American Zionism from Herzl to the Holocaustby Melvin I. Urofsky
Theodore Herzl, a Vienna journalist, realized that anti-Semitism, dramatically illustrated by the Dreyfus Affair in 1890s France, would never be stemmed by the attempts of Jews to assimilate. The publication of his Der Judenstaat in 1896 began the political movement for a Jewish homeland in Palestine. It caught on in Europe but was moribund in the United States until World War I. Melvin I. Urofsky shows how the Zionist movement was Americanized by Louis D. Brandeis and other reformers. He portrays the disputes between assimilationist and conservative Jews and the difficulties impeding the movement until Arab riots, British treachery, and the Nazi horrors of World War II reunited American Jewry.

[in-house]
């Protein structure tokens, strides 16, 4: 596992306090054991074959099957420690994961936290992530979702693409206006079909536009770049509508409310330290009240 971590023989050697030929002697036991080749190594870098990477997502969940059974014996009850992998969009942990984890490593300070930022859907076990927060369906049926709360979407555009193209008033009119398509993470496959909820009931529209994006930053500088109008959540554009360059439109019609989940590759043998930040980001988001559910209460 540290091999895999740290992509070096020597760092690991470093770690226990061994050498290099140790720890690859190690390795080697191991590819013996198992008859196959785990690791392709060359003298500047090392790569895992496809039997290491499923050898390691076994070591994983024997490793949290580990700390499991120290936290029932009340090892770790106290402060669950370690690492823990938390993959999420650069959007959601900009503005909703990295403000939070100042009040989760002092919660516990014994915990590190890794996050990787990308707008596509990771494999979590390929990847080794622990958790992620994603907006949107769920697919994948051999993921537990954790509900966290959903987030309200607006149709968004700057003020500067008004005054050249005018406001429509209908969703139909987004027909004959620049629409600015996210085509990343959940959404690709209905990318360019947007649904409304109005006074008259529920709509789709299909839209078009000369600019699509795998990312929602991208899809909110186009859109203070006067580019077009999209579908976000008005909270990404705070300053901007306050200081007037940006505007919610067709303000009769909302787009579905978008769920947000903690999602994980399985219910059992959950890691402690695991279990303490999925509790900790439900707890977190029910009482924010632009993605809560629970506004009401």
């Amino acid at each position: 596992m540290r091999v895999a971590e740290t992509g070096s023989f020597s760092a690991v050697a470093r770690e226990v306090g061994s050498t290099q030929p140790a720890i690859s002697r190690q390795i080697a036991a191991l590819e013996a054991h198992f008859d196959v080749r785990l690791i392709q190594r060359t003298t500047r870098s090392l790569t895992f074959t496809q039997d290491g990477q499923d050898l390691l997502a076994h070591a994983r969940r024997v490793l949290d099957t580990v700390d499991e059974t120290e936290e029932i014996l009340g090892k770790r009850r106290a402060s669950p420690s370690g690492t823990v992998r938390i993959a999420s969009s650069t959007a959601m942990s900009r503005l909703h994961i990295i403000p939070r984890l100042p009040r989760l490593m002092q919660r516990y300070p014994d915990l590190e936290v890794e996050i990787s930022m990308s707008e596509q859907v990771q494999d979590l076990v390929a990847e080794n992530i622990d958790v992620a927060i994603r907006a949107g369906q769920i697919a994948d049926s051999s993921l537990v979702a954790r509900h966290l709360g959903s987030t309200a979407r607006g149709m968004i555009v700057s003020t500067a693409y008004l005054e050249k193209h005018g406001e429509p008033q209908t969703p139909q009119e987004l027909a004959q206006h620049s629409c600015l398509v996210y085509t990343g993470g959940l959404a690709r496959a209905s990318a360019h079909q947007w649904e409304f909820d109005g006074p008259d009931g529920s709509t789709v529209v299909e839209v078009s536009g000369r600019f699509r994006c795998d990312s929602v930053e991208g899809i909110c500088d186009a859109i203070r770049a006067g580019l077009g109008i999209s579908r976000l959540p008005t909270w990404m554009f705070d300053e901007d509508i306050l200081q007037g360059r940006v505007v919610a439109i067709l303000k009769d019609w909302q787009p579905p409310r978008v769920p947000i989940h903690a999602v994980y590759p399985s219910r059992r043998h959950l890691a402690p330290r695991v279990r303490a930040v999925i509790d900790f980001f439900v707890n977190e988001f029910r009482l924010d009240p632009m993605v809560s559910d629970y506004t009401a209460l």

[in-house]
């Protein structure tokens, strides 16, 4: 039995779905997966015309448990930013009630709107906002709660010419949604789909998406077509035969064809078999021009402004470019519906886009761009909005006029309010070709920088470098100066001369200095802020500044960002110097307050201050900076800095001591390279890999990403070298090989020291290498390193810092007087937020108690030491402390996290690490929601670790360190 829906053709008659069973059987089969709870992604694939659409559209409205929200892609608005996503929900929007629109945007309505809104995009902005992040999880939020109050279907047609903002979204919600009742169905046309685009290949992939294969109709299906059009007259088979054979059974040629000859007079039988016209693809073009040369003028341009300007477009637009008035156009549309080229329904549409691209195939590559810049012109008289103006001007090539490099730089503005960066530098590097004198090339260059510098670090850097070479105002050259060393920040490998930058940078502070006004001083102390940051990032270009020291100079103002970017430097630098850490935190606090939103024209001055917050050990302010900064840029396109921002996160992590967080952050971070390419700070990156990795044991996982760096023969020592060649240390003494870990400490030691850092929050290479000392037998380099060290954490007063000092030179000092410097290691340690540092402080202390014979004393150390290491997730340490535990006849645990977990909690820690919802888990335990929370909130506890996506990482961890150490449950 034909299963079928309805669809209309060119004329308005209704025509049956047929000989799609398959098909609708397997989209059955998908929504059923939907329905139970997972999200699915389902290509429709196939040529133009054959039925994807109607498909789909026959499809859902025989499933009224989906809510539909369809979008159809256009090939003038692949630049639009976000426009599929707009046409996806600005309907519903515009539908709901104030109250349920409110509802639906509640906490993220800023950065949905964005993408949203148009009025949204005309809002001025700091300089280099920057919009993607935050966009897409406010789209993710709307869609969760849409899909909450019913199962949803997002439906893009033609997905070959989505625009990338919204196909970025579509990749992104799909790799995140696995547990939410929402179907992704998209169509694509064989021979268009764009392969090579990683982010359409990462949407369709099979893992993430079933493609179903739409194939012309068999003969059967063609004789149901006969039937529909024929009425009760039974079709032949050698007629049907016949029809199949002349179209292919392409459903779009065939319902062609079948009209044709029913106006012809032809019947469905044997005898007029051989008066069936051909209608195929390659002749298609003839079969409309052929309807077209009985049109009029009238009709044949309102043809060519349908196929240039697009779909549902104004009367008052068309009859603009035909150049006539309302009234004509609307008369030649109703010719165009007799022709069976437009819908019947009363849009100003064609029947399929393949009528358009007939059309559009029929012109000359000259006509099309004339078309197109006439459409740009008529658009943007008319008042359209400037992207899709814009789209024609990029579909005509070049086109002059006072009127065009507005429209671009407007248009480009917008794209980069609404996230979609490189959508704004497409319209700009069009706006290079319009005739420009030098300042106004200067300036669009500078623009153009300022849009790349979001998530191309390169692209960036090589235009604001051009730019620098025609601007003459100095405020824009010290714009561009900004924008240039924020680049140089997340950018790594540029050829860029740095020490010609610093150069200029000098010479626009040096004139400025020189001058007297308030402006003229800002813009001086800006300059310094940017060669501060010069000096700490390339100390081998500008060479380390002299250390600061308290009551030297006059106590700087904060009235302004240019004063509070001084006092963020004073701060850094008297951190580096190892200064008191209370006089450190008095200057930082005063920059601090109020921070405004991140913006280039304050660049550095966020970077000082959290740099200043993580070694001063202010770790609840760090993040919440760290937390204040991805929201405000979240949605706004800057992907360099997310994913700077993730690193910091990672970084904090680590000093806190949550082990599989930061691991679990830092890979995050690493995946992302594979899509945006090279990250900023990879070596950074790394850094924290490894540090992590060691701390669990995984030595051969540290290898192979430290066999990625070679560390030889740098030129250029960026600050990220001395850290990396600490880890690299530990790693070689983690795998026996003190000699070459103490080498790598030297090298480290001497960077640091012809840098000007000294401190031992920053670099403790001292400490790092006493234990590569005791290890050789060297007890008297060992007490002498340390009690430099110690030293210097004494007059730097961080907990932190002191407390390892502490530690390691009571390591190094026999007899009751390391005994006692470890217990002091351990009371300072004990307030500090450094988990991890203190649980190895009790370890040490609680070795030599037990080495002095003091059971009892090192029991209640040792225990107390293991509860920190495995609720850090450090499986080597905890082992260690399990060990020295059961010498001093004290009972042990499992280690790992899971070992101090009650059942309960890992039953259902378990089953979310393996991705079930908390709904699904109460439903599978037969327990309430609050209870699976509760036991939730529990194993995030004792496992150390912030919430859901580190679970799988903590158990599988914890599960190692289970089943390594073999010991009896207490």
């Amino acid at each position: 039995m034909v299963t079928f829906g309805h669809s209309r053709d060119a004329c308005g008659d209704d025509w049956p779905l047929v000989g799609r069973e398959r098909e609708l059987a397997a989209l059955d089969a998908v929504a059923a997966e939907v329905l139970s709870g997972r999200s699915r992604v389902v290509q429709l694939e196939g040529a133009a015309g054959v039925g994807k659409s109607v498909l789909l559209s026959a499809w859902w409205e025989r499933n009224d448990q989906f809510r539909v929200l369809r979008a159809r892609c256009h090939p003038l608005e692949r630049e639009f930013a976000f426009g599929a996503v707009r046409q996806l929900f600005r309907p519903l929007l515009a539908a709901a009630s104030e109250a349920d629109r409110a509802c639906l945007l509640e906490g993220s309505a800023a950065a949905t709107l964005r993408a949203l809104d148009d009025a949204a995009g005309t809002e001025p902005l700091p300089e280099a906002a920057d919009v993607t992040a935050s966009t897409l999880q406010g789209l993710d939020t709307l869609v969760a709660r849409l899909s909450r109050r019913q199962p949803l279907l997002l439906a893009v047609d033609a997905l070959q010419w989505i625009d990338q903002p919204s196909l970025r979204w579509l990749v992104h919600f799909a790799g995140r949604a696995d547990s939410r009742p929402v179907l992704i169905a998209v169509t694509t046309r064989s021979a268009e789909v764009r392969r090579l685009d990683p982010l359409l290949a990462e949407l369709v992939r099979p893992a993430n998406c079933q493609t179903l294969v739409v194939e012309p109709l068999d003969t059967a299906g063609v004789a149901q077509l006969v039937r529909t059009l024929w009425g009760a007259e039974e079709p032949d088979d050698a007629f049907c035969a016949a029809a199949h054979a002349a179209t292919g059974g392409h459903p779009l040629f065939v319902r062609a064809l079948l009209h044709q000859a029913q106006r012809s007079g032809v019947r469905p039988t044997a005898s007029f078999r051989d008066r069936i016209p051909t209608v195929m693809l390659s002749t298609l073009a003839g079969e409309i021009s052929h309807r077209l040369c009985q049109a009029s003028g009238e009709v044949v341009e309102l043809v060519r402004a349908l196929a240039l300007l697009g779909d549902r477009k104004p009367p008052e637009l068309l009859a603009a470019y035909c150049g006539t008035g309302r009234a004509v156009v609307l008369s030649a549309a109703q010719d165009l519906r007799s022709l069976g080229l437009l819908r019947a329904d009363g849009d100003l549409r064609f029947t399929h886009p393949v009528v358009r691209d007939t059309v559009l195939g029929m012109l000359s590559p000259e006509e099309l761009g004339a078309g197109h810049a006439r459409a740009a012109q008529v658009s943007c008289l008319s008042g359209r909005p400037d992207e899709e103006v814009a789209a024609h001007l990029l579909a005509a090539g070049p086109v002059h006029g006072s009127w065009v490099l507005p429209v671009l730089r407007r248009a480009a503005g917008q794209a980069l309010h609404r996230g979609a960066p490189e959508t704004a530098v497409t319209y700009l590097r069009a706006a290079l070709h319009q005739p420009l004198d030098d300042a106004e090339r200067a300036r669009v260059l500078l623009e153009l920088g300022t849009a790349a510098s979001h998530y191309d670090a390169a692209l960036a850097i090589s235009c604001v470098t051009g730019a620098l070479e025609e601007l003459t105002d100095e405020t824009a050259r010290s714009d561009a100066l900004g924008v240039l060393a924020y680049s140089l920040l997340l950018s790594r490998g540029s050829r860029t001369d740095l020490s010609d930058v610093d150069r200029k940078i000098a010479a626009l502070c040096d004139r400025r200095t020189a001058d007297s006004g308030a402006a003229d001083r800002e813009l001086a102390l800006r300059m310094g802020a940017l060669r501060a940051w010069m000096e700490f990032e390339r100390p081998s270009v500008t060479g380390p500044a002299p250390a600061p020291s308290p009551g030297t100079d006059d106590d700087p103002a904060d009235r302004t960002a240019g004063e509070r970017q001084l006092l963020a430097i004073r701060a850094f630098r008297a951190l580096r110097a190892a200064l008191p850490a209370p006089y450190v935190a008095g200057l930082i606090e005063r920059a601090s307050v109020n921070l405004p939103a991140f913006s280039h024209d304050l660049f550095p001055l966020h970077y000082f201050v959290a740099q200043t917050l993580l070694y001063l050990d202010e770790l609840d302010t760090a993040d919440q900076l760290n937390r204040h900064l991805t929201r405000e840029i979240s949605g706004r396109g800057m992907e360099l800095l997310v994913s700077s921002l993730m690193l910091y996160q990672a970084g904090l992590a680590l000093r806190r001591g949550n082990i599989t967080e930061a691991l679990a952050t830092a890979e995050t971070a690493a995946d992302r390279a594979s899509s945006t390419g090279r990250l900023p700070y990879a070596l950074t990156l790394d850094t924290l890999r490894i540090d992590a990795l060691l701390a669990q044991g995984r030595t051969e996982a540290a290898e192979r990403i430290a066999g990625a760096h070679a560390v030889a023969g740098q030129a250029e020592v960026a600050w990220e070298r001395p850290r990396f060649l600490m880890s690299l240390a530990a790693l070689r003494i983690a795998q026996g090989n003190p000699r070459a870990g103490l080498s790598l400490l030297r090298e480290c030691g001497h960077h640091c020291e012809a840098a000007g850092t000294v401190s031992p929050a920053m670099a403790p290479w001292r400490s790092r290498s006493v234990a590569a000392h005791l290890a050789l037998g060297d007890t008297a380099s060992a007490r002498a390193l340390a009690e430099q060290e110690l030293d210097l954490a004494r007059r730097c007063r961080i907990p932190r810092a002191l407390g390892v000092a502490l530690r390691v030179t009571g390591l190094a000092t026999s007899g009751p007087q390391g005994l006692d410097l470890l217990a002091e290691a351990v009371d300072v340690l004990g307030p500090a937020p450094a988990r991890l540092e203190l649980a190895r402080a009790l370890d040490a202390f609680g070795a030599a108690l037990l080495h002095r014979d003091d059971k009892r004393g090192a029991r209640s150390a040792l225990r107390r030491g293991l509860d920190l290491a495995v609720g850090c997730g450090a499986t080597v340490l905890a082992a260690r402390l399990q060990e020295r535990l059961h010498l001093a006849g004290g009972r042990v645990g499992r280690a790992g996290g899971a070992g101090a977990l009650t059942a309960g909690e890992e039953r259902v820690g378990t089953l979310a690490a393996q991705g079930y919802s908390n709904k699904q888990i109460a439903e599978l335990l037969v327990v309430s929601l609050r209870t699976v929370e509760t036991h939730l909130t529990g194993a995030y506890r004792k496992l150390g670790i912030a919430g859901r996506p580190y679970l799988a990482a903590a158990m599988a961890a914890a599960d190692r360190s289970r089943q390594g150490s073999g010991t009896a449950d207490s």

- University of Nebraska Press
- Publication date:
- Product dimensions:
- 5.27(w) x 7.94(h) x 1.23(d)
Meet the Author
Melvin I. Urofsky, a professor of history at Virginia Commonwealth University, has written a new preface for this Bison Book edition. His other books include Felix Frankfurter: Judicial Restraint and Individual Liberties.
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